While recent Venezuelan migration largely blame the mass exodus on violations of political liberties under the current Maduro administration, little attention has been paid to the historically complex roots and socio-economic processes that have caused and aggravated this migration. Depictions of Venezuela as an ‘outlier’ among Latin American countries due to its ‘oil wealth,’ longstanding democratic tradition and ‘stable’ economic system, drive many analysts to view current conditions in the country as an ‘anomaly’ and an ‘aberration.’ However, critical perspectives help understand the current situation in the country as the product of longstanding social and political fractures. In this webinar, I present critical perspectives stemming from the social sciences to explain the current social, political, and economic juncture in Venezuela which will provide a deepen understandings of the factors driving out-migration in the country today.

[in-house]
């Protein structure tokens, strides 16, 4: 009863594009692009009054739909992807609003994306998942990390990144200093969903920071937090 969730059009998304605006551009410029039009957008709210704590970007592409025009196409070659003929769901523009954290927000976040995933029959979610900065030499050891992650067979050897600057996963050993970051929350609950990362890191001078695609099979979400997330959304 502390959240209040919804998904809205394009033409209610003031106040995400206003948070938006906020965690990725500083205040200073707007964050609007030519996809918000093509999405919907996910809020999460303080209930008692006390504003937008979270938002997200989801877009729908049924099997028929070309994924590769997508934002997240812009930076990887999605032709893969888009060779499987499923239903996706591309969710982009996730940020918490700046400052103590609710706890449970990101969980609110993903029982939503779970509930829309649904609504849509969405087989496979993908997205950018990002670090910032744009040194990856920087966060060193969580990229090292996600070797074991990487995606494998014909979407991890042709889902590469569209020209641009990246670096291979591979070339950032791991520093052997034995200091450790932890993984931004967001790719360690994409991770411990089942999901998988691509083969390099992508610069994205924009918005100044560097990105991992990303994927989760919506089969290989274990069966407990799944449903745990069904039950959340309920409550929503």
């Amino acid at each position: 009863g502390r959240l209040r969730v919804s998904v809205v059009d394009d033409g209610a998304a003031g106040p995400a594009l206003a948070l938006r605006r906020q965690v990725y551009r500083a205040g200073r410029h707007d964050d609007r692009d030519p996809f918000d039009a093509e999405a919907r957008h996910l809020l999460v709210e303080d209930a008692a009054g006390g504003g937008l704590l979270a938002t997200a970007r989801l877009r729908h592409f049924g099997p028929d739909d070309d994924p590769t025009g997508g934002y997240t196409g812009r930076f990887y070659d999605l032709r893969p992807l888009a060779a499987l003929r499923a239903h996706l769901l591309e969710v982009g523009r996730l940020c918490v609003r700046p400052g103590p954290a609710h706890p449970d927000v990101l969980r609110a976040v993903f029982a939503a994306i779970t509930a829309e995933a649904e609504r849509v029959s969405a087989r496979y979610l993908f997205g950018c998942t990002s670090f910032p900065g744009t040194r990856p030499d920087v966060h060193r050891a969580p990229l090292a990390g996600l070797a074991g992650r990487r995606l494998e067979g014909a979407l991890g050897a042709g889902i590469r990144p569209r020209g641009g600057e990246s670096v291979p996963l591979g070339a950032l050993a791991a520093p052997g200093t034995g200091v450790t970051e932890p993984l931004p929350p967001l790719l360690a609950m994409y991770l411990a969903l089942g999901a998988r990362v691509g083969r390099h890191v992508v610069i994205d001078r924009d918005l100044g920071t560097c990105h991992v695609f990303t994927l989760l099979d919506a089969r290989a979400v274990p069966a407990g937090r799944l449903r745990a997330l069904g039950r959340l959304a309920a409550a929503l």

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Andreina Torres Angarita is a Postdoctoral fellow at the Center for Latin American, Caribbean and Latino Studies at the Graduate Center, City University of New York (CUNY) where she also obtained a PhD in Cultural Anthropology in 2022. Prior to embarking on her doctoral studies, Torres obtained a Joint Honors BA in Art History and International Development Studies at McGill University in Montreal and an M.Sc. in Gender and Development Studies at FLACSO-Ecuador. Currently Torres specializes in gender studies, urban anthropology, and anthropological perspectives on property. Torres’s dissertation focuses on urban transformations, citizenship claims, and State-civil society relations in contemporary Caracas, through an ethnography of state-sponsored land occupations and housing projects in the context of the Bolivarian Revolution.
Torres has a broad knowledge of Venezuelan history and politics with a focus on the changes the country has experienced in the last two decades. Her dissertation research is based on three years (2014-2017) of ethnographic fieldwork in a low-income urban community in Caracas, Venezuela and is focused on the politics of welfare provision (via housing) and grassroots activism during the Bolivarian period (1998-present).